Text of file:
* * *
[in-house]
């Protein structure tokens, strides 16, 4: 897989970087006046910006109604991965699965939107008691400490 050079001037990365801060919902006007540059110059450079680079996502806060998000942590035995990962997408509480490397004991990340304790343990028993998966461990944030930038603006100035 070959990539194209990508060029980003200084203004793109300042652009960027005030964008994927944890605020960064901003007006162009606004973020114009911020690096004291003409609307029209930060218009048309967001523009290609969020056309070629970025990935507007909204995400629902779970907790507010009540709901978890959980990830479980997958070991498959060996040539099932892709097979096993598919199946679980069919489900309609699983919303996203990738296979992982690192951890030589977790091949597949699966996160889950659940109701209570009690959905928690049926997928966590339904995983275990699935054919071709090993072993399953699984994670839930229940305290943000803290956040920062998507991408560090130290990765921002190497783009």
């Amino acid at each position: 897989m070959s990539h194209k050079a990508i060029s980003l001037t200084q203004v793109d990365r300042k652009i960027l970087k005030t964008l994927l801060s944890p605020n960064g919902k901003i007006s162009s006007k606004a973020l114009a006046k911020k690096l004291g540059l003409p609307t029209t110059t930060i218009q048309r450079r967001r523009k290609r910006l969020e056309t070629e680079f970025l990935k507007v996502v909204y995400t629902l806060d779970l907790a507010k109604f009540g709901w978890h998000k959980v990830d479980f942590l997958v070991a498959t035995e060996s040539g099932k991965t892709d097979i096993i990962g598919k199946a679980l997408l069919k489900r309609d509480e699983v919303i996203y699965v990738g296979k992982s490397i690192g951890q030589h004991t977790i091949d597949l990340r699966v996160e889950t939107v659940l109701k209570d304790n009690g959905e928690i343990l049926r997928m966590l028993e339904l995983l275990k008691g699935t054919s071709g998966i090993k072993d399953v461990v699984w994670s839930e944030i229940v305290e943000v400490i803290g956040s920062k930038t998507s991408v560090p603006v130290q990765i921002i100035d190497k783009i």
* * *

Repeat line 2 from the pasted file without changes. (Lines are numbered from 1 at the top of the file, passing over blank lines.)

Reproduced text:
């Protein structure tokens, strides 16, 4: 897989970087006046910006109604991965699965939107008691400490 050079001037990365801060919902006007540059110059450079680079996502806060998000942590035995990962997408509480490397004991990340304790343990028993998966461990944030930038603006100035 070959990539194209990508060029980003200084203004793109300042652009960027005030964008994927944890605020960064901003007006162009606004973020114009911020690096004291003409609307029209930060218009048309967001523009290609969020056309070629970025990935507007909204995400629902779970907790507010009540709901978890959980990830479980997958070991498959060996040539099932892709097979096993598919199946679980069919489900309609699983919303996203990738296979992982690192951890030589977790091949597949699966996160889950659940109701209570009690959905928690049926997928966590339904995983275990699935054919071709090993072993399953699984994670839930229940305290943000803290956040920062998507991408560090130290990765921002190497783009």